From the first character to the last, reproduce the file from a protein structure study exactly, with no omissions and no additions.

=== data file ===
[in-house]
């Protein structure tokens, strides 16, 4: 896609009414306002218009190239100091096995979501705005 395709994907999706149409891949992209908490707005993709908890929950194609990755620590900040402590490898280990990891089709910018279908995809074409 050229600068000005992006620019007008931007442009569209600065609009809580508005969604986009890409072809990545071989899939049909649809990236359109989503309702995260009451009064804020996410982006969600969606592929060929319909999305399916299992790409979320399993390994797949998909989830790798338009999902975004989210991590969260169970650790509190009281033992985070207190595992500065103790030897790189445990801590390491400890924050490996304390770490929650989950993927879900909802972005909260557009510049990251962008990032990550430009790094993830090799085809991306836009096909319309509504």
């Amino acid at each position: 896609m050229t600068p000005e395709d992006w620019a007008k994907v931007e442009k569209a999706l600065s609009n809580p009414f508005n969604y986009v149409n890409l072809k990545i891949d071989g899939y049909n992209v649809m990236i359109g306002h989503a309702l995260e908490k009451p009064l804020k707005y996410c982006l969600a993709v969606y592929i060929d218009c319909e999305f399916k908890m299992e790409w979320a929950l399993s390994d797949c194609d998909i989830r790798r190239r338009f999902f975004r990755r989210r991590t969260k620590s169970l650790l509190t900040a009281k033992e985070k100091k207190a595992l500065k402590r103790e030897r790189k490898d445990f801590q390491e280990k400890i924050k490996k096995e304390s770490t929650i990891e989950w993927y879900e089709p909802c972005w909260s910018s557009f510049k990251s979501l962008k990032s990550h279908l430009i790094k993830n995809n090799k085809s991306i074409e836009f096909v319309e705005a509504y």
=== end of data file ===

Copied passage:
[in-house]
């Protein structure tokens, strides 16, 4: 896609009414306002218009190239100091096995979501705005 395709994907999706149409891949992209908490707005993709908890929950194609990755620590900040402590490898280990990891089709910018279908995809074409 050229600068000005992006620019007008931007442009569209600065609009809580508005969604986009890409072809990545071989899939049909649809990236359109989503309702995260009451009064804020996410982006969600969606592929060929319909999305399916299992790409979320399993390994797949998909989830790798338009999902975004989210991590969260169970650790509190009281033992985070207190595992500065103790030897790189445990801590390491400890924050490996304390770490929650989950993927879900909802972005909260557009510049990251962008990032990550430009790094993830090799085809991306836009096909319309509504």
């Amino acid at each position: 896609m050229t600068p000005e395709d992006w620019a007008k994907v931007e442009k569209a999706l600065s609009n809580p009414f508005n969604y986009v149409n890409l072809k990545i891949d071989g899939y049909n992209v649809m990236i359109g306002h989503a309702l995260e908490k009451p009064l804020k707005y996410c982006l969600a993709v969606y592929i060929d218009c319909e999305f399916k908890m299992e790409w979320a929950l399993s390994d797949c194609d998909i989830r790798r190239r338009f999902f975004r990755r989210r991590t969260k620590s169970l650790l509190t900040a009281k033992e985070k100091k207190a595992l500065k402590r103790e030897r790189k490898d445990f801590q390491e280990k400890i924050k490996k096995e304390s770490t929650i990891e989950w993927y879900e089709p909802c972005w909260s910018s557009f510049k990251s979501l962008k990032s990550h279908l430009i790094k993830n995809n090799k085809s991306i074409e836009f096909v319309e705005a509504y």